The move has deeply disappointed the Australian government, which was as one of its foremost champions.
“We are a trading nation. Trade is one and a half times as big a share of our economy as it is of the United States. What that means is that there is a bigger proportion of Australians who are dependent on exports than there are Americans,” said Prime Minister Malcolm Turnbull.
“Other leaders and other countries can make whatever judgments they wish but Australian trade policy is written in Canberra in the interest of Australian jobs. We will stand up for Australian workers.”
The final comment was as a not-even-veiled jab at Mr Trump’s boast that his killing the TPP was “a great thing for the American worker”.
Following Trump’s election, the Turnbull government held out hope that the businessman in chief, known for his bluster and erratic behaviour, might volte-face once in office.
Having delivered on his promise, the Australian government is in a state of limbo about what comes next. One option being tabled is to simply salvage the agreement—the “TPP 12 minus one”—despite America’s absence. But whether such an option would fly without US participation is unlikely; Japan has already expressed doubts.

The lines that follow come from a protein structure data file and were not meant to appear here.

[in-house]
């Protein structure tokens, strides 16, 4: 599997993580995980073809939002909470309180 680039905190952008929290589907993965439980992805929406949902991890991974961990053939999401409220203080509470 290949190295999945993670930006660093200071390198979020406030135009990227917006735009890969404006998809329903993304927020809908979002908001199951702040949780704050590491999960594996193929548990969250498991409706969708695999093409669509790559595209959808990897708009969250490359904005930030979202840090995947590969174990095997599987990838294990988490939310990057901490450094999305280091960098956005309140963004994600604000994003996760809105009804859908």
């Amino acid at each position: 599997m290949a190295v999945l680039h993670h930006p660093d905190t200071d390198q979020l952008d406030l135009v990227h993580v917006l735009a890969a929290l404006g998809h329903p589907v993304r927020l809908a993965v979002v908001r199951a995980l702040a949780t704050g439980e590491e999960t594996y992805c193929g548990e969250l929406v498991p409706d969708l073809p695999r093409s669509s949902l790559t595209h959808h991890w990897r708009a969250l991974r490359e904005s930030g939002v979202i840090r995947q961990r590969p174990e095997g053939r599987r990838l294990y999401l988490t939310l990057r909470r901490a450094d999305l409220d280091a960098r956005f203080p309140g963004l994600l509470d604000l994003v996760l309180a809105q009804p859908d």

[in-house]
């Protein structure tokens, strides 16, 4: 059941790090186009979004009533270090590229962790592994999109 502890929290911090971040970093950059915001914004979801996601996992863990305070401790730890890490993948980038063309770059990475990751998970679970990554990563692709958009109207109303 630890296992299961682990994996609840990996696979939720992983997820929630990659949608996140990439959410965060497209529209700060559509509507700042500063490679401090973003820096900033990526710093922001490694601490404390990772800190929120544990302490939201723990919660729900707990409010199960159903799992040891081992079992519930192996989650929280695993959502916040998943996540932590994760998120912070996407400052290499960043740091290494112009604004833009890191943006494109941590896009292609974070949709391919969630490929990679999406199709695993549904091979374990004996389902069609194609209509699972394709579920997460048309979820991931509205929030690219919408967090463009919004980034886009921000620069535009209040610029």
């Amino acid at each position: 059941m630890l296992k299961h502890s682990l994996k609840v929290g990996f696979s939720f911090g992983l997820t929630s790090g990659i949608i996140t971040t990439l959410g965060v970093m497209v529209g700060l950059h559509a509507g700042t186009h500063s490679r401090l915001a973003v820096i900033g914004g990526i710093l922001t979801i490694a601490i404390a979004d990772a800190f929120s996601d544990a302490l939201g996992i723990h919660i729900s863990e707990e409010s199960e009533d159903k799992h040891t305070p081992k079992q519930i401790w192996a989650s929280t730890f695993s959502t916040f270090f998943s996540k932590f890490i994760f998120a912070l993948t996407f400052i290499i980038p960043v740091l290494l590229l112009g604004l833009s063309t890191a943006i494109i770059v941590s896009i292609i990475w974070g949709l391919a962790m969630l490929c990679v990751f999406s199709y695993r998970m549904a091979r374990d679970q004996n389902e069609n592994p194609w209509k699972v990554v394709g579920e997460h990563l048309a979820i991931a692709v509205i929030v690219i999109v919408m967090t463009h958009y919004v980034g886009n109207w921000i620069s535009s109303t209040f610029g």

Australian big business — it is no secret — was highly supportive of the TPP, particularly those businesses most exposed to the Asian market. It will come as no surprise that the big four banks, which have large investments in Asia, were among the TPP’s loudest cheerleaders and among the saddest to witness its departure.
“We have entered new, and uncharted Trumpland that in its worst case might come to resemble the chaos that prevailed in early twentieth century Europe. This heralded the first of two Great Wars,” claimed an ANZ bulletin, commenting on the TPP’s demise. ANZ is perhaps the most highly exposed of the big four banks to Asia.
While large established finance companies may mourn the TPP, there is good reason to think that fintech won’t be much affected.
There are two reasons for this. The first reason is that while free trade agreements may, like rock bands, have committed and adoring fans, for most businesses they are irrelevant. According to a 2014 survey by HSBC, only 19 per cent of Australian firms use FTAs where available and many business owners do not even know what they are. The irrelevance of FTAs is particularly true for small businesses, such as fintechs, whose market is overwhelmingly domestic.
The second reason is that the benefits to the Australian economy as a whole – if the rising tide is to lift all boats – were estimated to be slim to none. The World Bank is better placed than most to guess what exactly the gains from the TPP would have been. According to its 2016 study, the boost to the Australian economy would be 0.7 per cent of GDP by 2030, almost negligible.
While Mr Turnbull and his Trade Minister have trumpeted the importance of the TPP, his government has failed to produce any evidence that the deal would deliver benefits. The government went so far as turning down an offer by the Productivity Commission, the heavyweight advisory body, to study the deal’s likely effects.